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What's the plight of medical practitioners?

by Patrick Chapita (685 words)

More and more people in Zimbabwe are losing confidence in the government health institutions. This is despite the fact that the government's official policy is to encourage the provision of healthcare to all citizens. Our correspondent from this southern African state has the explanation.

The Zimbabwe government's official policy is to encourage provision of healthcare to all citizens. However, this has remained largely untenable as a combination of greed, intimidation and uncaring attitude towards work and patients by some health staff has resulted in considerable degeneration of medical services especially at the public hospitals.

Some doctors, both indigenous and expatriates at some government hospitals, are alleged to be reporting for duties only when they feel like. They never respond to calls when they are requested to attend to cases of emergency. Most of their time is spent on their personal businesses.

Nurses too show little, if any enthusiasm in their work, maybe because of their overwhelming workloads. Cases of harassment of patients by doctors and nurses are rampant, with the poor and the illiterate suffering the most.
The Minister for Health and Child Welfare, Dr. Timothy Stamps, who finds it difficult to explain the deterioration of health services at some government hospitals, says it has become a cause of great concern to his ministry and the people of Zimbabwe that while the government was putting more money in improving and providing healthcare service, there were some people who were bent on undermining this effort.

"This behaviour of leaving patients unattended to attend to personal business does not benefit people in the medical profession," says Stamps. "People are now losing confidence in using these public health facilities. Instead, patients now prefer to die at home without even seeking treatment at the hospitals."

A case in point is that of an expatriate doctor who works at the general hospital in Gwanda, some 600 kilometres South East of Harare. The town's local newspaper, Indonsakusa, recently reported that the doctor was called to attend to a patient who had been bitten by a black mamba. He failed to do so as he was watching an international soccer match between Zimbabwe and Namibia. The patient died.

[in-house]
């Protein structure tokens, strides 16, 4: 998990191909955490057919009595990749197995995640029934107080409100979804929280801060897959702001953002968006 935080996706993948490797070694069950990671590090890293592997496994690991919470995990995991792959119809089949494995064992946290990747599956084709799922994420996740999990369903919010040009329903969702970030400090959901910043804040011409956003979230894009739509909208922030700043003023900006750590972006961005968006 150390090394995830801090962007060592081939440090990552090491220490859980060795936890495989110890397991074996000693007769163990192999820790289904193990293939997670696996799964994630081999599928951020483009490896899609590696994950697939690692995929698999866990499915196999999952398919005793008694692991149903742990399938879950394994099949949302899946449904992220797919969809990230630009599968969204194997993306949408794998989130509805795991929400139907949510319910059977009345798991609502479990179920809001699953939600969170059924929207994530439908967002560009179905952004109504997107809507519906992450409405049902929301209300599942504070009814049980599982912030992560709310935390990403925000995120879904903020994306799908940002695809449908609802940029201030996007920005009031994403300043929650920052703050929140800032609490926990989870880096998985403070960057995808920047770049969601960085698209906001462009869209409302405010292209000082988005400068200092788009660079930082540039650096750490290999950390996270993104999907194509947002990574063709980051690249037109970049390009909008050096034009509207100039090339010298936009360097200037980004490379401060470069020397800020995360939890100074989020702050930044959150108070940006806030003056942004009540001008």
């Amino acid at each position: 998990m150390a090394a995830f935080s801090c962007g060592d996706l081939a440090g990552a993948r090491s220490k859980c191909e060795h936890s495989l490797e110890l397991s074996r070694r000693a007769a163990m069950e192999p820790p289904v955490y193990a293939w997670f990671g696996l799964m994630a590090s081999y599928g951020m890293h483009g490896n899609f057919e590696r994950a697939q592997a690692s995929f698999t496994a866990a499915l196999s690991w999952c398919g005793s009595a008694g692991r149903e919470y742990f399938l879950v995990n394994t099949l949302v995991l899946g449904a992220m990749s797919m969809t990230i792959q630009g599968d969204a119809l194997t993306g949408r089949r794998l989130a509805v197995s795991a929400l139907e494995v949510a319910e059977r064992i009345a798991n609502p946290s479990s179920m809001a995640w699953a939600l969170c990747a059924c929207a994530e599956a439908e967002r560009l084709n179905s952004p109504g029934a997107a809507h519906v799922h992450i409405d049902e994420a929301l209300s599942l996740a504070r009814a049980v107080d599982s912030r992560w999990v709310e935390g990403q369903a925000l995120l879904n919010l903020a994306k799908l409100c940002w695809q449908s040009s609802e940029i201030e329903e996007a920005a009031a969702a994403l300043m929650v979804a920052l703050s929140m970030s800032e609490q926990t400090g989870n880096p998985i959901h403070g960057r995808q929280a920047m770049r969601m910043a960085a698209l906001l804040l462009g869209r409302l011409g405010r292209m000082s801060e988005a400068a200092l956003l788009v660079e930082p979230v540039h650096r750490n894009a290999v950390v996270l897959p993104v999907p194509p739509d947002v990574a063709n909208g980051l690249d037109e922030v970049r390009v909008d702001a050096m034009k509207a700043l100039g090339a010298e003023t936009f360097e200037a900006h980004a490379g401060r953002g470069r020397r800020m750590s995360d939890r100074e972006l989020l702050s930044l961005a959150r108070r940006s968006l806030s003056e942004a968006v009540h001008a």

"Surely, our general hospitals have become death traps," says Alex Mungoro, a relative to the man who died of the snake bite. "I tried to ask the staff nurse why the man died when we had brought him to the hospital in good time, having taken all the precautions to prevent the flow of the poisoned blood, but the nurse turned round and retorted that she (the nurse) was the one supposed to ask such a question as I was the one with the patient".

"I felt like she had just called me a murderer," explained Mungoro. "These people are so rough."
For women in many parts of Zimbabwe, going to local clinics or hospitals has become a trial and tribulation.

Commenting on the same problem, one Harare woman, Pauline Chikwizo, noted: "I never ask the doctors or a nurse at government hospitals what is wrong with me. I am very scared. I just take the medication they give me and leave quickly."

She adds: "The nurses are very rude, making many people feel that they are better off in the hands of traditional healers. Although these public health centres have notices posted on the walls requesting patients to report ill-treatment to the matron-in-charge or the hospital superintendent, many people do not do so because of fear of victimisation.

"The notices are there but we have no confidence that the superintendent or matron-in-charge can discipline the culprits. Instead, the one reporting is likely to be victimised and may never use the hospital again.

Many patients now prefer private medical institutions because they are more welcoming. Others are resorting to traditional healers whose charges are minimal.

"There is nothing we can do. People cannot go to a 'death trap' knowingly. It is better to die at home", said Chikwizo.
However, it seems there is light at the end of the tunnel for the poor patients as some local Non-Governmental Organisations such as Christian Care have taken up the task of bridging the gap between health workers and the public. In workshops they have conducted around the country, they have tried to sensitise the health workers to the plight of the suffering public.


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